Archive for June, 2007

ginger fish stir fry

Oh I just adore fish, and I love ginger. So this seemed like a natural combination.

I used shark in this dish, which, to be honest, was a little lacking in flavour for my liking. The dish still tasted great, but I’m not sure how much of that can be credited to the fish! So ask your fishmonger for a firm, white fleshed fillet that suits Asian flavours and you won’t go wrong.

The pak choy in this dish could be easily substituted for any other green leafy veg: eg broccolini or spinach. Just adjust the cooking times as necessary.

~150g firm white fleshed fish fillets, sliced into strips
~1 tablespoon fresh grated ginger
~1 clove garlic, finely diced
~1 bunch pak choy
~2 tablespoons chicken stock
~1 tablespoon soy sauce
~1 teaspoon sugar

Steam the pak choy (or other greens) till just barely softened. Remove and set to one side. In a wok or sautee pan, warm 1 teaspoon of vegetable oil plus 1 teaspoon of sesame oil until smoking hot. Add the garlic, ginger and fish and quickly stir-fry, ensuring all of the sides of the fish are browned. After approximately 1 min, remove from the heat. Add the stock, soy sauce and sugar and stir to combine. Add the vegetables and stir again. Return the pan to the heat and stir for a further 20 seconds to warm the dish through.

Serve immediately over steamed white rice.

Serves 1 as a main course; 2 as a starter. Calories in this dish are approximately 300 per main course serve, which includes 1/2 cup of steamed white rice.

This fabulously healthy yet flavourful dish deserves a wonderful wine to accompany it. If you prepare this dish in the summer then a white wine would be amazing with it. But in light of it being winter here right now, I wanted something red, so I went with a Pinot Noir – The Innocent Bystander 2005 release, which made a lovely accompanyment to this meal.



June 30, 2007 at 11:39 am Leave a comment

continental pork cutlet char sui style

Char Sui is a traditional chinese style for cooking pork. Normally belly pork is used and it is cooked over low heat (or in the oven) for hours and hours.

I have modified it to use a lovely cut of pork – the “continental” chop. The chop is marinated for 30 mins, then pan-seared, then finished off in the marinade which simultaneously reduces to give a sauce.

The flavour of the pork is so strong it needs a light accompaniment. My affection for Pak Choy is no secret – it works beautifully in this dish.

~1 “continental” pork chop (120g) (or use the loin chop if you prefer)
~1 clove of garlic, finely diced
~small knob of ginger, finely minced (or use 1 teaspoon of jarred ginger)
~1/4 cup soy sauce
~1 tablespoon of hoi sin sauce
~1 tablespoon of honey
~2 tablespoons chinese cooking wine
~1 tablespoon red wine vinegar
~1/2 teaspoon five spice
~1/2 teaspoon cinnamon

~two bunches of pak choy, disasembled and washed well and drained

Combine everything except the pak choy in a marinating dish. Combine and coat the pork well. Marinate for 30 mins to 2 hours, turning occasionally.

Heat a pan to very hot. Sear the pork chop for 1 min on each side. Remove pan from the heat and allow to cool for 2 mins. In the mean time, begin steaming the pak choy over mild heat. Return the pork chop with the marinade to the pan and cook over low heat for approximately 5 minutes or until the pork is just cooked through and the sauce has reduced to a thick, syrupy consistency. If the sauce becomes too thick, add a little more soy and cooking wine.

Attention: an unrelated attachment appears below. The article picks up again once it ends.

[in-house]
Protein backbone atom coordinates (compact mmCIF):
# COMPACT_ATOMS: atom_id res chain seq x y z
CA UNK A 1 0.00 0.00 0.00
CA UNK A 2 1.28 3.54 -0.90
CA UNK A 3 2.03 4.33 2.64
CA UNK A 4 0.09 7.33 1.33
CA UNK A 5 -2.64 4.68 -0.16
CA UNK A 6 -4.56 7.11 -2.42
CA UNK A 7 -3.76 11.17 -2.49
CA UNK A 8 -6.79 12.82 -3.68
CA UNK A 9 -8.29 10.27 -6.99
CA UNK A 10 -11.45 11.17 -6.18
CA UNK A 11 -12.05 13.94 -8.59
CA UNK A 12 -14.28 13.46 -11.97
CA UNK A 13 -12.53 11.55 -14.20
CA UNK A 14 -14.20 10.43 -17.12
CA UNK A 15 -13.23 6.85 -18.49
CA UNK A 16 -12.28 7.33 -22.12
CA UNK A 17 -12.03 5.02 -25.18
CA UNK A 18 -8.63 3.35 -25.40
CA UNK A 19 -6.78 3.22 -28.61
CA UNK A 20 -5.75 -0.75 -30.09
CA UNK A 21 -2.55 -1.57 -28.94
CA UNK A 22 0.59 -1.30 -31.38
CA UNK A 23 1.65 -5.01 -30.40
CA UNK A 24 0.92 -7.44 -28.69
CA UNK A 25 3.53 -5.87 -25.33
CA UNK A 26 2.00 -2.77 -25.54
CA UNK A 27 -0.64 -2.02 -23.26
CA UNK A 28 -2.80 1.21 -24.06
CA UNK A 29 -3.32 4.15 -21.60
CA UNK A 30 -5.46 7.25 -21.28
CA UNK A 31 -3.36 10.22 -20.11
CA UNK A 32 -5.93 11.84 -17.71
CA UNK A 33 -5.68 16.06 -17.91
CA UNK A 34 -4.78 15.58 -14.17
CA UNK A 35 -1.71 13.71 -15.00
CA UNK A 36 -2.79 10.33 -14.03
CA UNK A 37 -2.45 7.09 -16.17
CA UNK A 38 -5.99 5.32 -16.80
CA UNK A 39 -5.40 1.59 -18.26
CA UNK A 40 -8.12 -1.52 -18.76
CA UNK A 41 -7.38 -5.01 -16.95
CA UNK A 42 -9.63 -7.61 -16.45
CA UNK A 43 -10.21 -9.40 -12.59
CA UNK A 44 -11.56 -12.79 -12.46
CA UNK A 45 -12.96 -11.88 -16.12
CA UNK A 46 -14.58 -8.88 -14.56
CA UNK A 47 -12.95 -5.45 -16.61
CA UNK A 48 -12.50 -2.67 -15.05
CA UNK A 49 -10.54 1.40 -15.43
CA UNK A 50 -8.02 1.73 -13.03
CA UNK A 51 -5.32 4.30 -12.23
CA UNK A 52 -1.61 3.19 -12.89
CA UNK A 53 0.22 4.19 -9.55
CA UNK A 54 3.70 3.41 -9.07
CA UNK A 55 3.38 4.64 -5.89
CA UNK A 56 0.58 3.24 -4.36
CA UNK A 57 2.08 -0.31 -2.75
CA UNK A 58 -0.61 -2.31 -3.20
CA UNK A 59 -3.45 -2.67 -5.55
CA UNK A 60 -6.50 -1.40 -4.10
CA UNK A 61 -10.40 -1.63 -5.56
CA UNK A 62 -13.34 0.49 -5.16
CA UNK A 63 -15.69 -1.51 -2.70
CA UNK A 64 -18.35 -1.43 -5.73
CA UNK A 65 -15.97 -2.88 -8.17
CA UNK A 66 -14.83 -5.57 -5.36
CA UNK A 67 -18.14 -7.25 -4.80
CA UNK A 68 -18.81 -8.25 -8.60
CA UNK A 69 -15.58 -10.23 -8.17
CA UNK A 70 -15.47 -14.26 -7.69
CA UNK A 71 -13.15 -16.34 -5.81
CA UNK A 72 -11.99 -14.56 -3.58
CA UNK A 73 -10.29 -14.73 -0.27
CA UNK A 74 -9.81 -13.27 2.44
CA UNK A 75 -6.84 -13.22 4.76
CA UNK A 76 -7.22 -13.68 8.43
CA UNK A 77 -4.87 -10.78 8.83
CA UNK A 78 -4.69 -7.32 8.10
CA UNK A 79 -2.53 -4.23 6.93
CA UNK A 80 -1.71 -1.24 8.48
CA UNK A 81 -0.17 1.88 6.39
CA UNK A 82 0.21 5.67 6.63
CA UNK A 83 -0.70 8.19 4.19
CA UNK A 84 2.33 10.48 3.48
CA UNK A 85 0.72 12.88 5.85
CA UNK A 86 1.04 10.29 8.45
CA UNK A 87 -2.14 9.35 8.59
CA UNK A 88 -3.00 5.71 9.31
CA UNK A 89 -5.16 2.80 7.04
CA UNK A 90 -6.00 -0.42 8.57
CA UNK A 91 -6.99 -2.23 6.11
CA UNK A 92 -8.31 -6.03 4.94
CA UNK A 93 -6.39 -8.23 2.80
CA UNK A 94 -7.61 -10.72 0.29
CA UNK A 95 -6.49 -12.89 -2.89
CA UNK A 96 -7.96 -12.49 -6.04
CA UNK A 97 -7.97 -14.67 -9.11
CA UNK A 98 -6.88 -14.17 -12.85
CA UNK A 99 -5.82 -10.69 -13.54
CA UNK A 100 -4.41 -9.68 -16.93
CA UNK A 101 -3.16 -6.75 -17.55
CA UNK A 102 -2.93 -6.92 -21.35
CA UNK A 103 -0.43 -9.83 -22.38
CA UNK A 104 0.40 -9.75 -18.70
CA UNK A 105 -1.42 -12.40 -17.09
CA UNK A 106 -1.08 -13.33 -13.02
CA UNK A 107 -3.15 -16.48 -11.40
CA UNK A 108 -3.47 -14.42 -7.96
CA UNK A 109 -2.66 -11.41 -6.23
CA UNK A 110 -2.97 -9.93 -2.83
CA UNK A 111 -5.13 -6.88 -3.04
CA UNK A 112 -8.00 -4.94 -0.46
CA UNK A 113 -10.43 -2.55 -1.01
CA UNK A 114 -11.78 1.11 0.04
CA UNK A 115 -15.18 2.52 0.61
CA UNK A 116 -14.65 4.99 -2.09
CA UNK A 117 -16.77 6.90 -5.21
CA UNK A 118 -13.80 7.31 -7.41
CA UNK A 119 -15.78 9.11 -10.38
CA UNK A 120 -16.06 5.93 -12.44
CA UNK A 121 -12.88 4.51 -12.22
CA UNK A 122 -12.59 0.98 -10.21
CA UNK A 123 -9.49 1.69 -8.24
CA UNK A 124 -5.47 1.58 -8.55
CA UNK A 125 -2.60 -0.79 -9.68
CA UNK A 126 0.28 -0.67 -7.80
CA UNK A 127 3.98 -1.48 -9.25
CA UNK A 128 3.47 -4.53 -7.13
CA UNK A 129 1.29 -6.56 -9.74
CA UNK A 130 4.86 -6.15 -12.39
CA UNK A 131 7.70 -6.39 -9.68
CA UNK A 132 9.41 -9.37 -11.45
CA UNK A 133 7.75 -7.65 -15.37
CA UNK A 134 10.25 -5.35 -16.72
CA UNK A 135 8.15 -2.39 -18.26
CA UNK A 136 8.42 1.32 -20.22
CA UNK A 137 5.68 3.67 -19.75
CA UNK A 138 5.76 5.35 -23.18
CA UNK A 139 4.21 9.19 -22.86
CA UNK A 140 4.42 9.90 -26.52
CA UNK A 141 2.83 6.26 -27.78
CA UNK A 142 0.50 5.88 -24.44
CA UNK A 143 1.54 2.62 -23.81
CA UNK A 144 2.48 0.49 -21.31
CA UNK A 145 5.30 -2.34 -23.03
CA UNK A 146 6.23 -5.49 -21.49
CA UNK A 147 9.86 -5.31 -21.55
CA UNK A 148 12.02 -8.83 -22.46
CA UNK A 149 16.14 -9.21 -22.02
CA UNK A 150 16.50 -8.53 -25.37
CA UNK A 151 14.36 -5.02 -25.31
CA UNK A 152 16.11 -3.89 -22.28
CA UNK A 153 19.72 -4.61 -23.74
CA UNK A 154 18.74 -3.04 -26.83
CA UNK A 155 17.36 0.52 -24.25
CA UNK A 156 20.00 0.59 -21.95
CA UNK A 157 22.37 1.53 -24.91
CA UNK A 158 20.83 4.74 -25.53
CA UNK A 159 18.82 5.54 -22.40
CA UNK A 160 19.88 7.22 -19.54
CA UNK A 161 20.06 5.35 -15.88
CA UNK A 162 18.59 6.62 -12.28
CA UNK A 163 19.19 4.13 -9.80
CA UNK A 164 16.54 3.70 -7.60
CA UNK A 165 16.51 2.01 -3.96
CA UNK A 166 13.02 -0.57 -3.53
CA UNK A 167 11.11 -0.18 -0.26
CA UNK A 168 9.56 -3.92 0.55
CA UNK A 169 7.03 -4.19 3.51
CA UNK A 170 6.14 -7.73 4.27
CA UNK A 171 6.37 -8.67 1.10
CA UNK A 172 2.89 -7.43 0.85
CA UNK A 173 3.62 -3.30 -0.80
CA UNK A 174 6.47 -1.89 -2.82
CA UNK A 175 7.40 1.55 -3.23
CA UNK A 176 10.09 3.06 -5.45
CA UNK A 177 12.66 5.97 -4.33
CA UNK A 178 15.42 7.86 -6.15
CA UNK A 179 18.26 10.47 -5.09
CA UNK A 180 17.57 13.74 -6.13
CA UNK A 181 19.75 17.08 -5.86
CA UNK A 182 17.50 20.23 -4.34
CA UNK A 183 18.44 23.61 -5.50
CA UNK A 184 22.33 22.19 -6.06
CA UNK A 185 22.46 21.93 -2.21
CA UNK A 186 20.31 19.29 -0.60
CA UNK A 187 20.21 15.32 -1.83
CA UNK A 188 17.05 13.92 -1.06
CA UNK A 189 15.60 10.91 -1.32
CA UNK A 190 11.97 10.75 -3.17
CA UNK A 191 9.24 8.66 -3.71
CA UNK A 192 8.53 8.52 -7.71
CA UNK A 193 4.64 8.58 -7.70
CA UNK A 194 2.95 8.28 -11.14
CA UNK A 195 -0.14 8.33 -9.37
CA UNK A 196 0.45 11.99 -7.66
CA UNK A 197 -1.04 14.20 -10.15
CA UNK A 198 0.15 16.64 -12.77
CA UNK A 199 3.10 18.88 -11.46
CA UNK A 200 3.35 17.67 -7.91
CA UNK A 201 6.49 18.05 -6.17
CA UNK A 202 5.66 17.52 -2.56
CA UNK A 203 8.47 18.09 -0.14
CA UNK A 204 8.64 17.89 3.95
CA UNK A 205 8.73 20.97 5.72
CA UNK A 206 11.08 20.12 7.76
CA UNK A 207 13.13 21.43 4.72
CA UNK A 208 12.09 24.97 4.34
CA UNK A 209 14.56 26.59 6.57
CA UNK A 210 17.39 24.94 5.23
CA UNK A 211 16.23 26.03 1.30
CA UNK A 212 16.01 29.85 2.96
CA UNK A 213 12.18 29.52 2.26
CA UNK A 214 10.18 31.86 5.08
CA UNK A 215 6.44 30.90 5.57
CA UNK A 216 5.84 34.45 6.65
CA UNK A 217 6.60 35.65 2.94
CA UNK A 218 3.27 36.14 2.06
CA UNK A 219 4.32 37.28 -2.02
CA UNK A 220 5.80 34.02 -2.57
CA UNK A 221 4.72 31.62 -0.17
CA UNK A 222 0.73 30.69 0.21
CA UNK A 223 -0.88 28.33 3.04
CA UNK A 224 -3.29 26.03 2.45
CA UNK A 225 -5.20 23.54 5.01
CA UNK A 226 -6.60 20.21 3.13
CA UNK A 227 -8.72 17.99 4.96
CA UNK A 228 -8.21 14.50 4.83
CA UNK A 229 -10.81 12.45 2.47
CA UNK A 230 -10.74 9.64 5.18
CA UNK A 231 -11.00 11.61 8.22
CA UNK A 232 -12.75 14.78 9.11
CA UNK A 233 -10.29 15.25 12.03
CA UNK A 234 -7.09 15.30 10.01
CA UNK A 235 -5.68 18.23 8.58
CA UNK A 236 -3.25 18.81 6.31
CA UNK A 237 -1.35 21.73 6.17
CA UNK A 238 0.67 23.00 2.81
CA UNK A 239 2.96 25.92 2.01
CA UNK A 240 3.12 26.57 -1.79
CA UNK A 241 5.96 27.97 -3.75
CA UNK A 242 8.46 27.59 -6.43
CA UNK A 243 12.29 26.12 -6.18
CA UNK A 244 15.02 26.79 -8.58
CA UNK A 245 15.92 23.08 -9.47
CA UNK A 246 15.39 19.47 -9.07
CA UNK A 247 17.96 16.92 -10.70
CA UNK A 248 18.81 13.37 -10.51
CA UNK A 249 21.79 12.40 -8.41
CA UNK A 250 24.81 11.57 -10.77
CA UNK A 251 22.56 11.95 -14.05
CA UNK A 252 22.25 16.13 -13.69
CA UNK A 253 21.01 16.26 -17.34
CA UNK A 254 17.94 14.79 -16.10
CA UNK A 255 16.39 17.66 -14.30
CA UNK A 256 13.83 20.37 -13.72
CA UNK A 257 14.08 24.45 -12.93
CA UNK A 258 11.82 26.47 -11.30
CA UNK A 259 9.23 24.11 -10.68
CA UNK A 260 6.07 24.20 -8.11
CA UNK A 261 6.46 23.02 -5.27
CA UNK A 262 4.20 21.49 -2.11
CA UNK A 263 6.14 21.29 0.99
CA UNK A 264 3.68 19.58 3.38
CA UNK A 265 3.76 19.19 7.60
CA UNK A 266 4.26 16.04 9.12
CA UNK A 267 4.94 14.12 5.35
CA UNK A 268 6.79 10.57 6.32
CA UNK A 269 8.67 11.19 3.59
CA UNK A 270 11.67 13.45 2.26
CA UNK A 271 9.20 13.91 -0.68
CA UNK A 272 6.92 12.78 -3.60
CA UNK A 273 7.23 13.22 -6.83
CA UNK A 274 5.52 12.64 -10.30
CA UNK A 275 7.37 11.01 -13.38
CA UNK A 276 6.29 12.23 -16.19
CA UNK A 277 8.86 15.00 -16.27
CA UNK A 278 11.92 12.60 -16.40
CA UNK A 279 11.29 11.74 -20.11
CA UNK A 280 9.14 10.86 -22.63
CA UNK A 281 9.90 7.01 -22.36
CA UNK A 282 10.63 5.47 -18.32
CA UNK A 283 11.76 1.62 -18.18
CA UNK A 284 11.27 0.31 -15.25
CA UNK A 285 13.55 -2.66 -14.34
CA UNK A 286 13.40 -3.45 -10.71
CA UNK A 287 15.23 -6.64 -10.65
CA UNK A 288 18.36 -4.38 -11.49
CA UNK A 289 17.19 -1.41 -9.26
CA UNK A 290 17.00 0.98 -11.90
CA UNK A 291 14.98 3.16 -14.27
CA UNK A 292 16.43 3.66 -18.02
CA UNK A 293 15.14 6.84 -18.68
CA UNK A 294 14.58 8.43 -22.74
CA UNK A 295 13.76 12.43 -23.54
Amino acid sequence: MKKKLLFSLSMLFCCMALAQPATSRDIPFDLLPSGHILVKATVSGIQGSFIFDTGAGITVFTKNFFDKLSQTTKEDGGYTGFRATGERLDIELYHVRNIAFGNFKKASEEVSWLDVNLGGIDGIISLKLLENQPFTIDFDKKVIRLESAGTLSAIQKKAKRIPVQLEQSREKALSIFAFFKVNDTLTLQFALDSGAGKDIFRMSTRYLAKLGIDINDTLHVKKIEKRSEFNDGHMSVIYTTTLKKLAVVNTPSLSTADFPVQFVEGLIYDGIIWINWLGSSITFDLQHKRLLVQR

Once the pork is done, the pak choy will also be ready. Serve the pork chop over steamed white rice with the pak choy on the side.

Serves one as a fabulous main course. Calories: approximately 400 (including 1/2 cup steamed white rice).

This dish is SO flavourful, it needs a really strong wine to accompany it. I had a lovely Shiraz Viognier from Langmeil with mine and it was perfect. The acidity of the wine cut through the heaviness of the pork and the spice of the pork really brought out the richness of the wine. Heaven.

June 11, 2007 at 9:55 am 2 comments

angel hair pasta with mushrooms

A low calorie, low fat version of a classic. Make sure you get the fat reduced cream and please, use homemade stock for this, it’ll make all the difference!


~1 cup cooked angel hair pasta (al dente)
~7 large swiss brown mushrooms (just use normal button mushrooms if you can’t get the swiss browns), very finely sliced
~1 clove of garlic, finely diced
~50mL (two frozen ice-cubes worth) of vegetable or chicken stock
~50mL fat reduced cream
~small handful of baby spinach leaves
~salt and pepper, fresh grated parmesan, to serve

In a sautee pan, fry the garlic in a tiny bit of olive oil until just softened. Add the mushrooms and stock and cook over gentle heat until the mushrooms have softened and the stock has reduced by half. Season with salt – it will need quite a bit so don’t be afraid. Add the cream and spinach and continue cooking another 1 min. Add the pasta in and stir well to combine. Season with tonnes of cracked pepper and more salt if needed. Serve immediately with grated fresh parmesan.

Serves 1 as a main course; 2 as a starter. Calories: approximately 300. Shredded chicken breast would be a lovely addition to this dish if more protein is desired.

Serve with a crisp white wine.

June 7, 2007 at 1:58 am Leave a comment